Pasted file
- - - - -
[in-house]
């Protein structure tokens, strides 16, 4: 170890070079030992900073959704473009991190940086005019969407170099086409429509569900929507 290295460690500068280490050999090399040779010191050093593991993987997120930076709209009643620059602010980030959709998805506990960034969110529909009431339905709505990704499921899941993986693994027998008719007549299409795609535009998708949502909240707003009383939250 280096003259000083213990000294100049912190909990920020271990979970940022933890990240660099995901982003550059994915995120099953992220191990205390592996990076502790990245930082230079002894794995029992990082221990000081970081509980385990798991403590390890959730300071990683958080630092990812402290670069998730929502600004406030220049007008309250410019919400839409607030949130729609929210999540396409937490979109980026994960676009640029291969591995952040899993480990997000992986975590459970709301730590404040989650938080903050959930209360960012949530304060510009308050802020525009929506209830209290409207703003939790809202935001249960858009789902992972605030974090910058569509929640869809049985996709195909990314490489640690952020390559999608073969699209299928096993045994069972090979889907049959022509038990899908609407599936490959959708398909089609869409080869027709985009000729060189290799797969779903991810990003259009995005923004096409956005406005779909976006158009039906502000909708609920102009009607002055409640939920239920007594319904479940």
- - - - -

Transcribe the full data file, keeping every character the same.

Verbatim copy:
[in-house]
């Protein structure tokens, strides 16, 4: 170890070079030992900073959704473009991190940086005019969407170099086409429509569900929507 290295460690500068280490050999090399040779010191050093593991993987997120930076709209009643620059602010980030959709998805506990960034969110529909009431339905709505990704499921899941993986693994027998008719007549299409795609535009998708949502909240707003009383939250 280096003259000083213990000294100049912190909990920020271990979970940022933890990240660099995901982003550059994915995120099953992220191990205390592996990076502790990245930082230079002894794995029992990082221990000081970081509980385990798991403590390890959730300071990683958080630092990812402290670069998730929502600004406030220049007008309250410019919400839409607030949130729609929210999540396409937490979109980026994960676009640029291969591995952040899993480990997000992986975590459970709301730590404040989650938080903050959930209360960012949530304060510009308050802020525009929506209830209290409207703003939790809202935001249960858009789902992972605030974090910058569509929640869809049985996709195909990314490489640690952020390559999608073969699209299928096993045994069972090979889907049959022509038990899908609407599936490959959708398909089609869409080869027709985009000729060189290799797969779903991810990003259009995005923004096409956005406005779909976006158009039906502000909708609920102009009607002055409640939920239920007594319904479940």